Just as it looked like the game was heading for a 1-1 draw, Tom Ritchie`s corner was met by Pardew and his shot beat Lester and found the net via the post. Bryon Walton almost snatched a late equaliser when his header was pushed away by Walter but the hosts hung on to claim the three points and knock the Wanderers off the top of the table.

The game was played in a hostile atmosphere and trouble was only averted by a large police presence. The two sides met four times in both league and cup that season and the Glovers claimed a 100% record. However, good triumphed over evil and manager Gerry Gow`s resignation in January sent Yeovil into a tailspin from which they were unable to recover.

Wanderers meanwhile went on to smash records, collecting 101 points and scoring 103 goals in winning 32 of their 42 league games. It meant an immediate return to the Conference and we`ve never looked back since. Sadly Yeovil won the Isthmian League title themselves the following season and acquaintances were renewed for the opening game of 1988/89.

Another 3,000+ crowd at The Huish witnessed a 1-1 draw with Mark West notching for the Blues. It will be a game remembered for the debut of a certain Dave Carroll. We would spend the next five years competing at the same level and the similarities between the two clubs would continue. In 1990 both moved from their much loved but antiquainted sloping grounds into new stadiums on the edge of town.

The Wanderers first trip to the new Huish Park came on a wet and windy afternoon between Christmas and New Year. A 2-2 was scraped with Brian McDermott (Yes, the very same) both scoring and missing a penalty for the home side. The following season saw a lamentable 1-0 loss and the worst defeat of our glorious double winning 1992-93 season came at Huish Park.

On another wet and windy evening in March the hosts romped to a 3-0 victory and the only saving grace was midfielder Simon Stapleton nutting their Neanderthal centre-back Mark Shail. He got sent-off but at least it was worth getting suspended for. There were also three trips in the Bob Lord Trophy in four seasons, the last of which saw us claim our one and only victory there, Keith Scott scoring the only goal in a 1-0 win.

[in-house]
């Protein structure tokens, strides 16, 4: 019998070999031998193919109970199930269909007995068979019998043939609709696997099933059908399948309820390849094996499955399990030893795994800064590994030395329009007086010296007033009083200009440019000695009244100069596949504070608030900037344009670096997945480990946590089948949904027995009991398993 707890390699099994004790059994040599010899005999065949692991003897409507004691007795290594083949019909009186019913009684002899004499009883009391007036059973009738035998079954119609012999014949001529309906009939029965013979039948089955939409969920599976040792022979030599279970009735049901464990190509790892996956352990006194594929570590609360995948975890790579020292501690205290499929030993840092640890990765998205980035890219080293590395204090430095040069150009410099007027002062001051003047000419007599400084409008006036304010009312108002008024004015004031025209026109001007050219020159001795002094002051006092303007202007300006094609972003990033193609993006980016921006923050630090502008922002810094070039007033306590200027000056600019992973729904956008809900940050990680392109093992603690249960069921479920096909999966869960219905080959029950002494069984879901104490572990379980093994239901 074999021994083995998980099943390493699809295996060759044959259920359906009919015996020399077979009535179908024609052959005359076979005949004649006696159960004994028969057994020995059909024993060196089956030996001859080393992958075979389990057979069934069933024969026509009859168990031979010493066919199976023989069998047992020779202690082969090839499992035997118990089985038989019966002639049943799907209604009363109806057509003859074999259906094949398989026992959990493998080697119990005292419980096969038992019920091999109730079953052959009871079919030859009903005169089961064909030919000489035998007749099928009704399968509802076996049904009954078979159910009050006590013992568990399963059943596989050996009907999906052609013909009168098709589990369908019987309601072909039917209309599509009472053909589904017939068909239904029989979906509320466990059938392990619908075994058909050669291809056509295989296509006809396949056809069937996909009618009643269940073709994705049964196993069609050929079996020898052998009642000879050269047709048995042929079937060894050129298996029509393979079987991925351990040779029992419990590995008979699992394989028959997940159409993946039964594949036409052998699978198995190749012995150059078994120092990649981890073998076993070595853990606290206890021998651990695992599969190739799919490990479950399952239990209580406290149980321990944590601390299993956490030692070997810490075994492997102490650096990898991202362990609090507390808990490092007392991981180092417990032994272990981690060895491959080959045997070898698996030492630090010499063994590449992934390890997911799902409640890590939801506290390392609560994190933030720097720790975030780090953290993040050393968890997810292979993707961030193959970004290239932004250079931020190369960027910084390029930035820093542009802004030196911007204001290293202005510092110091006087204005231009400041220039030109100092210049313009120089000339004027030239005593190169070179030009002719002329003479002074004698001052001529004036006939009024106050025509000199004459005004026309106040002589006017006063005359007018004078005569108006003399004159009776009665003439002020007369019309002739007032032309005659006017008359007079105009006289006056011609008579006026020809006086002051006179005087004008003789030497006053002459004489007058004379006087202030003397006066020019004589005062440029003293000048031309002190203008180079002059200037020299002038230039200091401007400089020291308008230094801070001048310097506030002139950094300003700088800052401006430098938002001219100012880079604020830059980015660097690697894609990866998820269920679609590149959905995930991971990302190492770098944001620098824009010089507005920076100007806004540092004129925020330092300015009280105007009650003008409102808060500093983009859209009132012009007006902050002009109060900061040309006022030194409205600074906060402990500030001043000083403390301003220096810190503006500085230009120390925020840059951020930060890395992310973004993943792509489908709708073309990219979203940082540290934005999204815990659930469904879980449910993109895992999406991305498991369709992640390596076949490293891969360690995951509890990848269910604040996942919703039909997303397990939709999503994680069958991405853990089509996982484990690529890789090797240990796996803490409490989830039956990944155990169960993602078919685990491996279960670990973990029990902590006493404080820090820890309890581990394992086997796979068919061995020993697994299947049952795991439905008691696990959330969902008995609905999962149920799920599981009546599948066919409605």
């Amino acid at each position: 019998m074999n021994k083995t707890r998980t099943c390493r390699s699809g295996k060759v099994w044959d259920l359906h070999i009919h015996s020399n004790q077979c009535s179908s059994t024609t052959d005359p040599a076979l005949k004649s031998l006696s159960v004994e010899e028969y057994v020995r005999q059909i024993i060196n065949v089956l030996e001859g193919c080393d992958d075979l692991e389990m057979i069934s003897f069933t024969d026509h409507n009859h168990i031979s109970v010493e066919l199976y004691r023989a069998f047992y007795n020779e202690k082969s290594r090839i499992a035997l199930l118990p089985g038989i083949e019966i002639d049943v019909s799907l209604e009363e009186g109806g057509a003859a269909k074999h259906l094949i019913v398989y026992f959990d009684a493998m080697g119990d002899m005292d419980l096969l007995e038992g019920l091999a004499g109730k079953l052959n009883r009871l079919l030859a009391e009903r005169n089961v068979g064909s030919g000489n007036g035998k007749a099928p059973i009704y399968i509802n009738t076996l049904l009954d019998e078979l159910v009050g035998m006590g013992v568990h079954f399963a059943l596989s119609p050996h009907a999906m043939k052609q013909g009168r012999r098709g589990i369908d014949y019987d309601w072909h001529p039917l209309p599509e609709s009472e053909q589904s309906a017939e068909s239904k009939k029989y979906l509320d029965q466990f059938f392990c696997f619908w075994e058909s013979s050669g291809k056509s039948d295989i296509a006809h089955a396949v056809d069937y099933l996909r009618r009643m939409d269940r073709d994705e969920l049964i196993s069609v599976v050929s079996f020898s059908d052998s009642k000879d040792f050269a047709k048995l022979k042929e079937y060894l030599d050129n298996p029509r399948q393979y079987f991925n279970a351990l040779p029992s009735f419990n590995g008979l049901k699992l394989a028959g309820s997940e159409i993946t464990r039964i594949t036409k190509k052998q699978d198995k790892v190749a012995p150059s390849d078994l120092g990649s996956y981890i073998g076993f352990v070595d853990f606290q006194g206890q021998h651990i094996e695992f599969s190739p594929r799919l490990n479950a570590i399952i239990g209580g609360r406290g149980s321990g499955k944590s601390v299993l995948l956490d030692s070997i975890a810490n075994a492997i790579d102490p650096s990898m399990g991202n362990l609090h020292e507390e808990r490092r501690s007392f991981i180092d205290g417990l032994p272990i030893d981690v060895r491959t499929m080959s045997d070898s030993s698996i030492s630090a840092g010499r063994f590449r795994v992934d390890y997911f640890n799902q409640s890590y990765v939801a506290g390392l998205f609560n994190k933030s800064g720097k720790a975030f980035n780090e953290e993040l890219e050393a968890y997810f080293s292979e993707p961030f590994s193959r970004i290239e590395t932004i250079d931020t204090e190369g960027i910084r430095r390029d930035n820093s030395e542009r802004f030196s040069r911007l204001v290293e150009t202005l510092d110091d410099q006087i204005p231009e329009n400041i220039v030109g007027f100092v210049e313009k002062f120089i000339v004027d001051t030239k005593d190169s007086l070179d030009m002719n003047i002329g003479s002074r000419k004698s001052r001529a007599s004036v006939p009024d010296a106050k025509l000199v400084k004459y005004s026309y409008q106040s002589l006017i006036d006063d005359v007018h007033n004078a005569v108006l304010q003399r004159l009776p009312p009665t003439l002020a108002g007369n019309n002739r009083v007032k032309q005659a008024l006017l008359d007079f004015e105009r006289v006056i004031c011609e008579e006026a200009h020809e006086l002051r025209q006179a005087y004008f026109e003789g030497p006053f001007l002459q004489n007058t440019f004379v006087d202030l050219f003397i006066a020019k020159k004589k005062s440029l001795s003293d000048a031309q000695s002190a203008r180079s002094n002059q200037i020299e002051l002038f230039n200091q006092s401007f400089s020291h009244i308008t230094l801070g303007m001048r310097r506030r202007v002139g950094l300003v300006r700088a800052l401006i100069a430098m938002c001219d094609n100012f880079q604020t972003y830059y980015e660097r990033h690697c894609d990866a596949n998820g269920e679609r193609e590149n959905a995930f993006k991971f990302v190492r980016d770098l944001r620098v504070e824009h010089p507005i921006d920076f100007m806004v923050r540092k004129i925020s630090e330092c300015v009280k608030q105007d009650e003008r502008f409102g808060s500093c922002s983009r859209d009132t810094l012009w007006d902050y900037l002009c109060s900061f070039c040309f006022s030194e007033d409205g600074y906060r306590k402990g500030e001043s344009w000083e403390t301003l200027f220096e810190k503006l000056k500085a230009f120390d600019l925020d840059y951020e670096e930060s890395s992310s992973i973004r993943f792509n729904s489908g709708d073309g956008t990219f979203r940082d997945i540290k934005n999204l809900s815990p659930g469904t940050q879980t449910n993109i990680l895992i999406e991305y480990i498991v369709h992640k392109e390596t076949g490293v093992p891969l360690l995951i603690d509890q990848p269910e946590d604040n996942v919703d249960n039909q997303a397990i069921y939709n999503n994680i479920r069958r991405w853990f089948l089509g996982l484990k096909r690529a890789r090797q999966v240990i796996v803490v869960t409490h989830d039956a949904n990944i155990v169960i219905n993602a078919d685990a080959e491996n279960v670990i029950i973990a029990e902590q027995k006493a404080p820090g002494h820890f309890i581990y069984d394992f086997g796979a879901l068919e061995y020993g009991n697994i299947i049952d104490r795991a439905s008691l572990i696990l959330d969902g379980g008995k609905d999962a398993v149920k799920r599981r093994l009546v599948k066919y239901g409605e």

Whilst we went onto further glory in the Football League the Glovers suffered another relegation back to the Isthmian League, spending two years there before returning. They finally reached the Football League in 2003, a dark day for the sport. Our relegation in 2004 meant the two clubs would meet again for the first time in over a dozen years.

That clash came in April 2005 when Clint Easton`s excellent free-kick was cancelled almost immediately by Lee Johnson`s 30-yarder and the game ended all-square at 1-1. Frankly the last meeting on Boxing Day 2009 was such a disgrace that I would prefer to spend my time repeatedly punching myself in the face.

It did mark the debut of Kadeem Harris, creating a then-record for the youngest player to appear for us in the Football League. In retrospect it seems a bit cruel and I am surprised no-one called the RSPCC. We should be protecting our children from the abomination of Yeovil.

So there you have it – eight previous league meetings in the incest fields and not one victory. Just three draws and five defeats. Add cup ties into the mix and it`s just the one win in eleven visits. It`s a pig of a record and it needs sorting. A 6-0 thrashing of the swines would go some way to rectifying the suffering of all those travelling Chairboys tomorrow. Yet you know just like Marion Crane that you really ought not to pull that shower curtain.

I failed didn`t I?

“All that`s left are memories”

Acknowledgements: The essential Chairboys on the Net was cherry-picked for research as was Ciderspace, the excellent and independent Yeovil Town website. Be warned though, it contains the kind of upsetting scenes of the like more commonly associated with some dodgy fetish website.


2 Replies to “It`s a Long Hard Road out of Hell”

  • Got to love this piece. Yes, Yeovil is a bit of a pit, but got to say no worse than Wycombe. I am a Yeovil fan, but have the fortune to live in Marlow, and tthe misfortune to work in Wycombe. As far as I can see the best thing about both towns is the fact they have reasonable level football teams for the town sizes!!
    Also, just like to point out you forgot to mention the league results in your 2009-2010 delegation year…… 4-0 and 4-1 losses to Yeovil if memory serves me well.